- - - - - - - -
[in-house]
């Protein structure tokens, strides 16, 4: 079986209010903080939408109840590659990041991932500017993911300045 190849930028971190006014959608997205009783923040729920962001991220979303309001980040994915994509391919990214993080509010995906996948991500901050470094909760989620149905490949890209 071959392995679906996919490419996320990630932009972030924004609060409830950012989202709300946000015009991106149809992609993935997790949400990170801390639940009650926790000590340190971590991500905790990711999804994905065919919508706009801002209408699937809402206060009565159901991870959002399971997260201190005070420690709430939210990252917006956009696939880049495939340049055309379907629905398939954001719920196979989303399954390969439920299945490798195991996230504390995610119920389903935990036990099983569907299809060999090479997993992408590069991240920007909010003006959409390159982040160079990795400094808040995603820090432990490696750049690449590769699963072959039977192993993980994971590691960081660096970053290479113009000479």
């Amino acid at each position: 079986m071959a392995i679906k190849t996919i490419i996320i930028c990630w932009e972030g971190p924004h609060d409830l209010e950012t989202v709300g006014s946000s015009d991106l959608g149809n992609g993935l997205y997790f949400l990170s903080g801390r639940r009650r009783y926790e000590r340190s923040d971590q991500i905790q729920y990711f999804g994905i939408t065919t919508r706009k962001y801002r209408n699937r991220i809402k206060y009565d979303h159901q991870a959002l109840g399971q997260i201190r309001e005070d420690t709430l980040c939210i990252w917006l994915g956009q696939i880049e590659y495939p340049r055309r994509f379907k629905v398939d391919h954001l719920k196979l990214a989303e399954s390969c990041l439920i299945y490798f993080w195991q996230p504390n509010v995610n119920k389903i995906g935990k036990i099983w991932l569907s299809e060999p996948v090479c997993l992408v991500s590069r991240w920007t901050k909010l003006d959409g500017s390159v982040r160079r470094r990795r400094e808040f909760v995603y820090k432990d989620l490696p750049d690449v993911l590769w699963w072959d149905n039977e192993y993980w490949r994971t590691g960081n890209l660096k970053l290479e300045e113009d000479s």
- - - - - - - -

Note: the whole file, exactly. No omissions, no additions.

[in-house]
């Protein structure tokens, strides 16, 4: 079986209010903080939408109840590659990041991932500017993911300045 190849930028971190006014959608997205009783923040729920962001991220979303309001980040994915994509391919990214993080509010995906996948991500901050470094909760989620149905490949890209 071959392995679906996919490419996320990630932009972030924004609060409830950012989202709300946000015009991106149809992609993935997790949400990170801390639940009650926790000590340190971590991500905790990711999804994905065919919508706009801002209408699937809402206060009565159901991870959002399971997260201190005070420690709430939210990252917006956009696939880049495939340049055309379907629905398939954001719920196979989303399954390969439920299945490798195991996230504390995610119920389903935990036990099983569907299809060999090479997993992408590069991240920007909010003006959409390159982040160079990795400094808040995603820090432990490696750049690449590769699963072959039977192993993980994971590691960081660096970053290479113009000479």
């Amino acid at each position: 079986m071959a392995i679906k190849t996919i490419i996320i930028c990630w932009e972030g971190p924004h609060d409830l209010e950012t989202v709300g006014s946000s015009d991106l959608g149809n992609g993935l997205y997790f949400l990170s903080g801390r639940r009650r009783y926790e000590r340190s923040d971590q991500i905790q729920y990711f999804g994905i939408t065919t919508r706009k962001y801002r209408n699937r991220i809402k206060y009565d979303h159901q991870a959002l109840g399971q997260i201190r309001e005070d420690t709430l980040c939210i990252w917006l994915g956009q696939i880049e590659y495939p340049r055309r994509f379907k629905v398939d391919h954001l719920k196979l990214a989303e399954s390969c990041l439920i299945y490798f993080w195991q996230p504390n509010v995610n119920k389903i995906g935990k036990i099983w991932l569907s299809e060999p996948v090479c997993l992408v991500s590069r991240w920007t901050k909010l003006d959409g500017s390159v982040r160079r470094r990795r400094e808040f909760v995603y820090k432990d989620l490696p750049d690449v993911l590769w699963w072959d149905n039977e192993y993980w490949r994971t590691g960081n890209l660096k970053l290479e300045e113009d000479s």